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Logo of bmjThis ArticleThe BMJ
BMJ. 2007 April 28; 334(7599): 871.
PMCID: PMC1857766

UK stillbirth rate stops declining as age of mothers rises

The United Kingdom's stillbirth rate has stopped declining in recent years, and even current rates of perinatal mortality may be hard to maintain because the average age of British mothers continues to rise, a report from the Confidential Enquiry into Maternal and Child Health says.

The Confidential Enquiry into Maternal and Child Health is a research group mandated by the government to collect confidential statistics from NHS trusts and neonatal networks. Its latest report records stillbirths and perinatal deaths for 2005 in England, Wales, and Northern Ireland.

Slightly more than one in 200 pregnancies ended in a stillbirth, and about one in 300 babies died in the first four weeks of life. These numbers, although low, represent “the tip of an iceberg” of morbidity, the report argues.

The rate of stillbirths, which fell steadily from the 1950s onward, remains at the same level as in the early 1990s, the report has founds. Because stillbirths account for the largest component of perinatal mortality, with over 3600 deaths a year, this represents “a matter of considerable public health concern.”

Overall, the 2005 rate of stillbirths was 5.5 (95% confidence interval 5.3 to 5.6) per 1000 total births, neonatal mortality 3.5 (3.4 to 3.7) per 1000 live births, and perinatal mortality was 8.2 (8.0 to 8.4) per 1000 total births. These figures show little change from the previous four years.

Social deprivation remains closely linked to perinatal risk, with mothers from the most deprived fifth of residential areas about twice as likely as mothers from the richest areas to experience stillbirth or neonatal mortality.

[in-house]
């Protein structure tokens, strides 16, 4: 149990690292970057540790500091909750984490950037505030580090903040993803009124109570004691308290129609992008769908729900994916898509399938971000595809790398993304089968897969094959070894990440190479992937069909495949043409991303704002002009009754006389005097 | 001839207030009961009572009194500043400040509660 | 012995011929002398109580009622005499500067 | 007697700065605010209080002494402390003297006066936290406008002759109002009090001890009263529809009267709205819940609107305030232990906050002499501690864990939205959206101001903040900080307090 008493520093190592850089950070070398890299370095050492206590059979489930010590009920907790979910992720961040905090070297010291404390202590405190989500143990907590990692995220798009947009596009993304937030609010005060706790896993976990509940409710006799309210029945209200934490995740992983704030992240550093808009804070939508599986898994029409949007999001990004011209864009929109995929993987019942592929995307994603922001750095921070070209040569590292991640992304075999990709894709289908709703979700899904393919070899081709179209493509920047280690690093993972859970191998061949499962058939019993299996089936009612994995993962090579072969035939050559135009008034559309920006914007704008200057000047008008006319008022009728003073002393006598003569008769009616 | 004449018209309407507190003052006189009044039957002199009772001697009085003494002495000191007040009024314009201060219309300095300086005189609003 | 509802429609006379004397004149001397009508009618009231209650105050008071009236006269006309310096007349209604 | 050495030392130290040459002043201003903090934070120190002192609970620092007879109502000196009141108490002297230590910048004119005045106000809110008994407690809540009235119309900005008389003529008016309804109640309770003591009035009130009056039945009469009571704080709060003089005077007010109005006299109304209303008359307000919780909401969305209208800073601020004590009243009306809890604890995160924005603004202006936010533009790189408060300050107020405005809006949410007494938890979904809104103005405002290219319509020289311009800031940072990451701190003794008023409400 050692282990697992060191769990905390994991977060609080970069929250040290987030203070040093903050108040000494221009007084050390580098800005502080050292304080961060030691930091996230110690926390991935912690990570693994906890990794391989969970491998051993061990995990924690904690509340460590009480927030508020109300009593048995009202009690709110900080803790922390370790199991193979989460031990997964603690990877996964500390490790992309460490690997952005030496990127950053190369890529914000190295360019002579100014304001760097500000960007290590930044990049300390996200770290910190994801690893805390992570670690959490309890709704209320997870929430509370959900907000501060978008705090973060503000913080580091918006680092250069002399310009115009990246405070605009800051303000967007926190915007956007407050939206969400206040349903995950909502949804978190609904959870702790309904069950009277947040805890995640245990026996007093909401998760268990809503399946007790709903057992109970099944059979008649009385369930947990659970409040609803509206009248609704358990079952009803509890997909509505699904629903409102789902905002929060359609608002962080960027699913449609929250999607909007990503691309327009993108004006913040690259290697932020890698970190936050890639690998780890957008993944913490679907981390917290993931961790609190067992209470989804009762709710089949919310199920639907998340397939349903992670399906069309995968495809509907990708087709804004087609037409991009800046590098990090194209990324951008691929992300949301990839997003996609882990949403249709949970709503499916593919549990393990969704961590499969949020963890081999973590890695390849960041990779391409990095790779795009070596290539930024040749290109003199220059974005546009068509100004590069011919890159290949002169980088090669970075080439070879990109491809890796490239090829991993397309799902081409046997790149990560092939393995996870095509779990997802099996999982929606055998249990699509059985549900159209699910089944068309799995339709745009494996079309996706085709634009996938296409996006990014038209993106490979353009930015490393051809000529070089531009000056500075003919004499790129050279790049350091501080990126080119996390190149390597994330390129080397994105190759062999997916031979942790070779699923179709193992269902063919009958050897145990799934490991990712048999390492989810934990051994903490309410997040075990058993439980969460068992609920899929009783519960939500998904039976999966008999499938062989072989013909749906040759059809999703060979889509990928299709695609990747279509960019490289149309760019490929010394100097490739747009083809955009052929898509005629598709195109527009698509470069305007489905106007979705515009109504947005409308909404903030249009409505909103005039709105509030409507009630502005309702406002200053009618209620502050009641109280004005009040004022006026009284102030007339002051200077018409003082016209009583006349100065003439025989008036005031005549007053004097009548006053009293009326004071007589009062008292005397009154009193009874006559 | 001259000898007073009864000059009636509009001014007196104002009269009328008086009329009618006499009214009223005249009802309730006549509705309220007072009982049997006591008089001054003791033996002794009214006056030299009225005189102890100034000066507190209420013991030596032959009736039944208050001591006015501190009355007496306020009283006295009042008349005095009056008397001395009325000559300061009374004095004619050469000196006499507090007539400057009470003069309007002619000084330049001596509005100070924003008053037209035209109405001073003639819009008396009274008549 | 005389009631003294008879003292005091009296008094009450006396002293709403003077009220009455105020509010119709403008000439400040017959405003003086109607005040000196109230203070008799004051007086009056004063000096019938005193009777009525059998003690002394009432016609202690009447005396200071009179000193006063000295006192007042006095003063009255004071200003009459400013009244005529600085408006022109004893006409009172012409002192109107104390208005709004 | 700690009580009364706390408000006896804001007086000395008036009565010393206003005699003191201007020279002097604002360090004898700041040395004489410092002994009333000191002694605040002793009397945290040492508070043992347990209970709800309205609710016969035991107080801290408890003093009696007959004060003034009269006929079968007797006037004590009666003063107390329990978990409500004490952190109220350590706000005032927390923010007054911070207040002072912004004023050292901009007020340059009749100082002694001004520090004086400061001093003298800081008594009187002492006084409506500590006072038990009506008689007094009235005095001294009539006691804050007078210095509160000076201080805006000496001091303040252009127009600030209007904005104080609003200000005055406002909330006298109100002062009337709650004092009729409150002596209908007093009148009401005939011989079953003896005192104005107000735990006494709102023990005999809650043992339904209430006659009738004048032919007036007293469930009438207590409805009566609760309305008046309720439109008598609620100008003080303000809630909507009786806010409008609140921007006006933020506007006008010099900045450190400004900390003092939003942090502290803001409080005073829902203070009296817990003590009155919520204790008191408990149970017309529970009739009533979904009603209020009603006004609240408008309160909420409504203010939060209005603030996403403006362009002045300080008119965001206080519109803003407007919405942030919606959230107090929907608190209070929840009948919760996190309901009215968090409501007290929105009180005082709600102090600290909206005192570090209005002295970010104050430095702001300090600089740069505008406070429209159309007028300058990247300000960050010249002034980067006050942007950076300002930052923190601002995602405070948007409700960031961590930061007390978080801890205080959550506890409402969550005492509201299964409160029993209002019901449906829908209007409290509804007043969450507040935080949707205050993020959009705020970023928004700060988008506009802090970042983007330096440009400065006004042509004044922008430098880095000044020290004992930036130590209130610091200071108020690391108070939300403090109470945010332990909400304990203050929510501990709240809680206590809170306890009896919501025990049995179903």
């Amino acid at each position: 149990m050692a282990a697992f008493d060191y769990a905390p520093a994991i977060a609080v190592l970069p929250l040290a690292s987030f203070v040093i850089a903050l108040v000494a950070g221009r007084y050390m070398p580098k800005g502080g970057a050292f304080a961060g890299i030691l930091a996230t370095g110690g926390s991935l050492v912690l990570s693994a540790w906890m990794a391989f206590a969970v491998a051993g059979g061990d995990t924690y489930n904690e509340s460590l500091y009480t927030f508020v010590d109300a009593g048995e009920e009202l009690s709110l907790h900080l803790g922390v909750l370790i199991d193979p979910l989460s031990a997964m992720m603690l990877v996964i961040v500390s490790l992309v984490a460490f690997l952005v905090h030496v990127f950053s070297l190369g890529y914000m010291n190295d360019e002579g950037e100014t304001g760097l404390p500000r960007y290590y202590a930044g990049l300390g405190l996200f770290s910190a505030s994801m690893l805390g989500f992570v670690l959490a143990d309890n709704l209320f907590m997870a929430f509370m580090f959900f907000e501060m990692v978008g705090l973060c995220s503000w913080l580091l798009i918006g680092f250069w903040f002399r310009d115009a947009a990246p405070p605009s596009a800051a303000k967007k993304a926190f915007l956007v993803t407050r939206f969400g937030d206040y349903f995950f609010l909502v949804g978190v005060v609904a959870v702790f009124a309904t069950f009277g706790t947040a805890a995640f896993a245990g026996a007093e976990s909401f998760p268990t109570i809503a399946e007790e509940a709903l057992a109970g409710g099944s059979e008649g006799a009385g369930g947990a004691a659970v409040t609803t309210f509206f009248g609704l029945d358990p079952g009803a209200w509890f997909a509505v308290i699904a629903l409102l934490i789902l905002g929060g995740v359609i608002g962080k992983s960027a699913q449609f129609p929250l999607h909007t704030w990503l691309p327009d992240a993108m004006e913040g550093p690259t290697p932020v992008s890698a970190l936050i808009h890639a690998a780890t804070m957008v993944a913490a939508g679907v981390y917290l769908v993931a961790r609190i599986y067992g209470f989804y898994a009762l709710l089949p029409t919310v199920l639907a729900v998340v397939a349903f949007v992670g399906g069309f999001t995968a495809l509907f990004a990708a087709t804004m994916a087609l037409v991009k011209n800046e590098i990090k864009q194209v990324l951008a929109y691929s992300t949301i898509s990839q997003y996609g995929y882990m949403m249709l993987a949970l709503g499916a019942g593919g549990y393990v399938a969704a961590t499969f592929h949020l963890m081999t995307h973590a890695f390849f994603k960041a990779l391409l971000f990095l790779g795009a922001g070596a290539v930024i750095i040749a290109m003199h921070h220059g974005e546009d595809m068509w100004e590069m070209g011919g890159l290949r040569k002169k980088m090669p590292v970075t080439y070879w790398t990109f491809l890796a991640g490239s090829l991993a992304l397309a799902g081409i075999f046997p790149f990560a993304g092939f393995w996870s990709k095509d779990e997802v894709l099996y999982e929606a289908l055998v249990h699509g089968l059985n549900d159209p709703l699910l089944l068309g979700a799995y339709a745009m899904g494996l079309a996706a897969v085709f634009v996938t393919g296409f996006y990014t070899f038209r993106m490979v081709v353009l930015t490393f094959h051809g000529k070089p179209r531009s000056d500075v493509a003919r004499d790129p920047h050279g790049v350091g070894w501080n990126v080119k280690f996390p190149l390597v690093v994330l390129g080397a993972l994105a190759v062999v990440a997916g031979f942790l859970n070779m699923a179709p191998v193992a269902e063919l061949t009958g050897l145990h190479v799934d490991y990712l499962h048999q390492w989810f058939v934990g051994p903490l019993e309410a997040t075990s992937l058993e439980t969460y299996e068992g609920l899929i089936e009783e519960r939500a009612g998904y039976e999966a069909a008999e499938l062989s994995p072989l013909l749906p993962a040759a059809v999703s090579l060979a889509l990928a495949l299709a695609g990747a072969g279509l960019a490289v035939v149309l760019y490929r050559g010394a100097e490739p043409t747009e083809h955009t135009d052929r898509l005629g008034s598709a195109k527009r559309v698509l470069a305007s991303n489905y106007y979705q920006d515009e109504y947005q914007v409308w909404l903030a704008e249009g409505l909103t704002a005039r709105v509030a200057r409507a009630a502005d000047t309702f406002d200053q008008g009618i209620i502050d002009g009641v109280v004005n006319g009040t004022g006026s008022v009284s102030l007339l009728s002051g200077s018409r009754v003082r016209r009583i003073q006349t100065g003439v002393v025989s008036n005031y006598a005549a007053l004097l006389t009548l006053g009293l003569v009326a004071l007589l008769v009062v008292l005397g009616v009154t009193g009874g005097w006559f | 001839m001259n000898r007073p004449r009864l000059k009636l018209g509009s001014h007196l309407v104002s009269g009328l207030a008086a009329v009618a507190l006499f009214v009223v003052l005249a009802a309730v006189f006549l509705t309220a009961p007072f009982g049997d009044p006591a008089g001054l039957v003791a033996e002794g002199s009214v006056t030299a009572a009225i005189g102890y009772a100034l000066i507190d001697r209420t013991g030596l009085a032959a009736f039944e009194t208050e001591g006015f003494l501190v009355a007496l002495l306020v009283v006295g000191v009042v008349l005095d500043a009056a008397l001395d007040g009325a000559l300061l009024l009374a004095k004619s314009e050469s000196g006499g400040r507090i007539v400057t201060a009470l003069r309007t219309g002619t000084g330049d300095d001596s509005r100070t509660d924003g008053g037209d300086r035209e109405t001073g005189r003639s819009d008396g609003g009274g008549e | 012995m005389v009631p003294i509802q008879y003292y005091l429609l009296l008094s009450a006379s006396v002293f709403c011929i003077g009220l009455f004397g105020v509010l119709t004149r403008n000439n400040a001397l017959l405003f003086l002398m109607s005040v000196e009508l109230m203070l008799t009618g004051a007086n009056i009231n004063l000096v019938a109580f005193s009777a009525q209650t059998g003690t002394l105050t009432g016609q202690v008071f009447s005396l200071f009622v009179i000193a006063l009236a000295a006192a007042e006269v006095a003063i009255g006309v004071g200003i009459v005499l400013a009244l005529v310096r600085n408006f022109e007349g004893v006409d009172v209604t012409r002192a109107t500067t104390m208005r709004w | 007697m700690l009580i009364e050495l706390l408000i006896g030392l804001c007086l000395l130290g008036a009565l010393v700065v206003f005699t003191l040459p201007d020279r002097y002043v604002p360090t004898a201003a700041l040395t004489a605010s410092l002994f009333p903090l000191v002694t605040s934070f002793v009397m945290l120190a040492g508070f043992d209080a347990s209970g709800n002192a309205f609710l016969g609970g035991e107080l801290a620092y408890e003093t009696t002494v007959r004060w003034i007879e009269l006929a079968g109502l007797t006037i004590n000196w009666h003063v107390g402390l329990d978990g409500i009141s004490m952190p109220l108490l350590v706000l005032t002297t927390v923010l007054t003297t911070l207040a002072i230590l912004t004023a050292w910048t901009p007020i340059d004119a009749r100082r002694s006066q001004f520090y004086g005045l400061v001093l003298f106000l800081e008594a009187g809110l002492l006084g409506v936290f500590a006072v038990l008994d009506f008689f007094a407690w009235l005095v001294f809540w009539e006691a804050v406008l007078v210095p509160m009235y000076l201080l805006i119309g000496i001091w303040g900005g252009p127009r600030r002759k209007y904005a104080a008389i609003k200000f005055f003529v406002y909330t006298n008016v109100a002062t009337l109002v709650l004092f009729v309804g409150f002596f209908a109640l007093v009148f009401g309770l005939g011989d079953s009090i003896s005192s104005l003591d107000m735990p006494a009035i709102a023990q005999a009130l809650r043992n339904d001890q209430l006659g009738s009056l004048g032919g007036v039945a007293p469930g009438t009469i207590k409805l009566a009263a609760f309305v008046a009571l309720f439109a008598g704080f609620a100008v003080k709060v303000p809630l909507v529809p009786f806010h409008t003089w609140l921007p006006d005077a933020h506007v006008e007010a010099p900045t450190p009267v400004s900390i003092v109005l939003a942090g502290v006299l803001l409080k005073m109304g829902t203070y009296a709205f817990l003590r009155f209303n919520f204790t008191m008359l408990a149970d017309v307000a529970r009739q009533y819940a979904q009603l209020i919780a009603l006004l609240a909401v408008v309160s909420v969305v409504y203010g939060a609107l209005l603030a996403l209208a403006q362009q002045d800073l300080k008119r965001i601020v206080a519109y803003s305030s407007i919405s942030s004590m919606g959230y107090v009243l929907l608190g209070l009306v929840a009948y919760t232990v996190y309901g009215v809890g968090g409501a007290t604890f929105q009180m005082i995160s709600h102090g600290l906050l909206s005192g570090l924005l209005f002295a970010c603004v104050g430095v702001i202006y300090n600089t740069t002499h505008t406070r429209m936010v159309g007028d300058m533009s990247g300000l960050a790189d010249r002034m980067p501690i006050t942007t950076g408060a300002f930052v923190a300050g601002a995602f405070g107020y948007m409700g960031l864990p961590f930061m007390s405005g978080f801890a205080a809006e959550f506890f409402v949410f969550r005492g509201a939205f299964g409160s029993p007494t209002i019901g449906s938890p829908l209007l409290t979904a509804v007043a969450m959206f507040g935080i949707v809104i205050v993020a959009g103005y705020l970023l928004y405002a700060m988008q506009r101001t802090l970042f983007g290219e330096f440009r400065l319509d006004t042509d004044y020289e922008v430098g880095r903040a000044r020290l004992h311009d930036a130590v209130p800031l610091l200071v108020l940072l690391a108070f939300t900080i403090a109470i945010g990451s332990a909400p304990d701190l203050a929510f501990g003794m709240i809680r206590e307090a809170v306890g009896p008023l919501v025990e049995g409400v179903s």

Ethnicity is also a factor. Although the stillbirth rate among white mothers was 4.8 per 1000, among black mothers it was 11.6 per 1000 and among Asian women 8.9 per 1000. Mothers of Chinese origin had the fewest stillbirths, at 4.1 per 1000.

Stillbirth and neonatal mortality were most likely when the mother was aged under 20 or over 40 years. Women older than 40 years accounted for 3.4% of live births in 2005, almost twice the proportion of a decade before.

The report includes the performance of individual trusts on perinatal mortality as dots on a graph, but does not identify trusts. Instead it invites trusts that are statistical outliers to examine local factors that might be contributing to their higher than average rates.

Although perinatal mortality in home births was high (7.1 per 1000), the report cautions that most of the deaths did not involve planned home deliveries but cases of unbooked pregnancies and of failure to reach hospital. Next year's report will try to give a clearer picture of perinatal mortality in planned home deliveries.

The report calls for better reporting of the causes of perinatal death. In 2005 more than half of stillbirths were listed as “unexplained,” and 48% of neonatal deaths were classified as caused by “immaturity.” Only 39% of perinatal deaths were investigated by postmortem examination in 2005, compared with 58% in 1993.


The report, Perinatal Mortality 2005: England, Wales, and Northern Ireland, is at

Articles from The BMJ are provided here courtesy of BMJ Publishing Group